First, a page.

Brighton Festival 2019Public booking opens: Fri 24 Feb, 9am

Programmer Picks: Brighton Festival Theatre, Circus and Dance

As we head inexorably towards the start of the 2018 Festival, Sally Cowling, Associate Producer of the Brighton Festival, shares a final few picks of performances that just shouldn’t be missed…



Blaas
I absolutely guarantee that you won’t have experienced anything like this before. I was blown away by this (pretty literally: ‘blaas’ means ‘blow’ in Dutch) when I saw it in Amsterdam eighteen months ago. Made by Dutch choreographer Boukje Schweigman, it’s choreography but not as you know it-not least because you don’t see the dancer who is performing for you! Instead you meet unearthly creatures that might or might not be sentient, that might or might not be friendly, that might or might not be reflecting your mood back at you… I can’t tell you much about the experience of this show without spoiling it for you but suffice to say that it is beautiful, immersive, playful and all-enveloping, a complete 360-degree sensory experience that leaves you reeling, but in the best, most exhilarating and, dare-I-say-it, spiritual sense. It’s one of those ‘only-in-the-Festival delights, so do go and experience it-it has a limited capacity so grab a ticket while you can!



The Humours of Bandon
For those of you who saw the fantastic, heart-rending piece of theatre, ‘Silent’ by Pat Kinevane a few festivals ago, you will have already experienced the brilliance of Fishamble, Ireland’s foremost new writing company. The Humours of Bandon also comes from the Fishamble stable and is also a brilliant one-person show, but the similarities very firmly stop there. This is written and performed by Margaret McAuliffe, a past Irish dance champion as well as a great writer and this is her story of thoroughly unhealthy competition amidst the wonders of Irish dance. It is a gorgeous, life-affirming, and wryly hilarious look at teenage obsession, whilst also being a tour-de-force of a performance with Margaret performing a multitude of characters whilst treating us to some exceptionally splendid dancing. This will simply make you feel better to watch; frankly it should probably be on prescription for mild springtime blues, because it’s a veritable tonic of a show. Neither experimental nor hard-hitting, just absolutely joyous.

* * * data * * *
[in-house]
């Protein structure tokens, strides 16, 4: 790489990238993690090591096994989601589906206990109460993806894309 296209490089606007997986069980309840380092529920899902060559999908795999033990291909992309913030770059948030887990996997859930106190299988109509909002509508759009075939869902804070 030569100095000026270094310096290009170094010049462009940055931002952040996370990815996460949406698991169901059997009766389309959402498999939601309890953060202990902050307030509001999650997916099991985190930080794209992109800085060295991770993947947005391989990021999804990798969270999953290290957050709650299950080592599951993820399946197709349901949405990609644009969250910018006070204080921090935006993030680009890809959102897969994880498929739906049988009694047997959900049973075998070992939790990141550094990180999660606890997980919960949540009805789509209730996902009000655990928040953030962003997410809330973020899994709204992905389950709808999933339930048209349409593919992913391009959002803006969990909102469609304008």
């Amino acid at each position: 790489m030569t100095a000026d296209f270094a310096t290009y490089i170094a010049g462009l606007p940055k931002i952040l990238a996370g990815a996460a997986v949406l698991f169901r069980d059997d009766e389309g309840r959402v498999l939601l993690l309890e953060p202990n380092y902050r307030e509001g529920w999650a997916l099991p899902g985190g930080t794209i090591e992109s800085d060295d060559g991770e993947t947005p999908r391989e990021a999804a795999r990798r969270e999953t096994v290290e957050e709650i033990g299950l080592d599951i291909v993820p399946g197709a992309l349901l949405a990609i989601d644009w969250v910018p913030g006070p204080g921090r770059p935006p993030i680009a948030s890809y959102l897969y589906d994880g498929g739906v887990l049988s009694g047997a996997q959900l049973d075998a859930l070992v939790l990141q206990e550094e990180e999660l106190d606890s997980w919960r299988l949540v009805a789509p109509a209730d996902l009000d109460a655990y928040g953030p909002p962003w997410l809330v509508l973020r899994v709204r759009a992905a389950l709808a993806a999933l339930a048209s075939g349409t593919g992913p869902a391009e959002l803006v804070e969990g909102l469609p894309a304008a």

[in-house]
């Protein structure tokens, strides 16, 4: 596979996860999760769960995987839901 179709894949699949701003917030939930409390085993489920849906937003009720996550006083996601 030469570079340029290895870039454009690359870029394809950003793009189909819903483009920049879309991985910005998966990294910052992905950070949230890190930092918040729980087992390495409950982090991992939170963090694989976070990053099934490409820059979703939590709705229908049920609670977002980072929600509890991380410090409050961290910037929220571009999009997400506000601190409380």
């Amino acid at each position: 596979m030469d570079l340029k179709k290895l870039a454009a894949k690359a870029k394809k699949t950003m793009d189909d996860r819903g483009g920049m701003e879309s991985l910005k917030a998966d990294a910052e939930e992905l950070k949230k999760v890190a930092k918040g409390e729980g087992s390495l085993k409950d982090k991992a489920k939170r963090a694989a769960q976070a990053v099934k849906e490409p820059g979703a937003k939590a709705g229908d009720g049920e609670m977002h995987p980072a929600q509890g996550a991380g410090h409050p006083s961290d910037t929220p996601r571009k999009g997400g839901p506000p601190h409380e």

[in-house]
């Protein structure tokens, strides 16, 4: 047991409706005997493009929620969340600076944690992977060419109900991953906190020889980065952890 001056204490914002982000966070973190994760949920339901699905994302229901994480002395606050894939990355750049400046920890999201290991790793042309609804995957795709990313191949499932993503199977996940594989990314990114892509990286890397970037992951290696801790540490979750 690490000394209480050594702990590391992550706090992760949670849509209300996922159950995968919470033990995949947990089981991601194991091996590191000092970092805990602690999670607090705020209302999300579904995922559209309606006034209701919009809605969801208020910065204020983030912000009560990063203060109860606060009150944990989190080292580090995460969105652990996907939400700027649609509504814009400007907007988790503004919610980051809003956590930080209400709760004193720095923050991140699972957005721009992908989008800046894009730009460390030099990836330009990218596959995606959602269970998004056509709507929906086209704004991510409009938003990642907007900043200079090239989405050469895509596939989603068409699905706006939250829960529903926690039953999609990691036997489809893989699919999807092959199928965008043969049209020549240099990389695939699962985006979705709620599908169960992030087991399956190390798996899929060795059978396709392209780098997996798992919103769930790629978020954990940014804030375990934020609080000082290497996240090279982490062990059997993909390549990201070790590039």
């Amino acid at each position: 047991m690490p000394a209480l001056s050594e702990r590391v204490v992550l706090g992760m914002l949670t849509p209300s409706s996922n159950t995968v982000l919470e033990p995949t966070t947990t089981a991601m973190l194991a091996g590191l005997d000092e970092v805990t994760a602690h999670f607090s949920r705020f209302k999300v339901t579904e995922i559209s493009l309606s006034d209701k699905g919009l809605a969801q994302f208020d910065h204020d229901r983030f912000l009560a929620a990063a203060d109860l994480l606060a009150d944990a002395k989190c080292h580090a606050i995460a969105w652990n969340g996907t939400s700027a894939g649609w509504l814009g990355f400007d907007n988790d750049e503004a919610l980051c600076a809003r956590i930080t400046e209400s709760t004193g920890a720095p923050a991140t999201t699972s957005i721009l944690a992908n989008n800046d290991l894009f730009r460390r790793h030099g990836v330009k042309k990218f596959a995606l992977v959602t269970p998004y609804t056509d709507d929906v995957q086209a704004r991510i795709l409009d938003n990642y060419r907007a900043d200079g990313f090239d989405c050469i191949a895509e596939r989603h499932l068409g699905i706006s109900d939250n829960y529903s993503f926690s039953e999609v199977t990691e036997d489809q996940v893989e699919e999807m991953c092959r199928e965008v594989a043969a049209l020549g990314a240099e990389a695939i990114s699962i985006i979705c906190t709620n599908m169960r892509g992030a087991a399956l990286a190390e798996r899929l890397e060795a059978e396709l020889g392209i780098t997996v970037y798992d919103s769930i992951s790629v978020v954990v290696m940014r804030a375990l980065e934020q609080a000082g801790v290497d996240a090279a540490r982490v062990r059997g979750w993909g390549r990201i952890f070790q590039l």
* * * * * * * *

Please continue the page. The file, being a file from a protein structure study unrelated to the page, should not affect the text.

Creation (Letters to Dorian)
For those of you who’ve previously come across the British/German collective, Gob Squad, you have probably already bought your ticket to see this most innovative, funny and experimental of companies. For everybody else, I encourage you to connect with this endlessly inventive company who this time around are working with local Brighton artists.

Reluctantly, occasionally defeatedly, but mostly defiantly middle-aged, the Gob Squad are exploring beauty and youth and art; what constitutes beauty, is it simply youth? What constitutes art, and does it have to be truthful? Do we, the audience change it just by watching? Incorporating their own and their guest performers’ lived experiences-including the brutally enviable experiences of ridiculously gorgeous young people positively flaunting their peachy, unblemished perfection- and moving between performance and live-edited filming, Gob Squad endlessly play with our perceptions and self-awareness in this frank, thought-provoking and funny examination of quite how much of our souls we would sell for eternal youth or at least for the appearance of it….

Our programme has lots of other amazing performances to explore including The Flying Lovers of Vitebsk, Creation (Pictures for Dorian) and KAYA.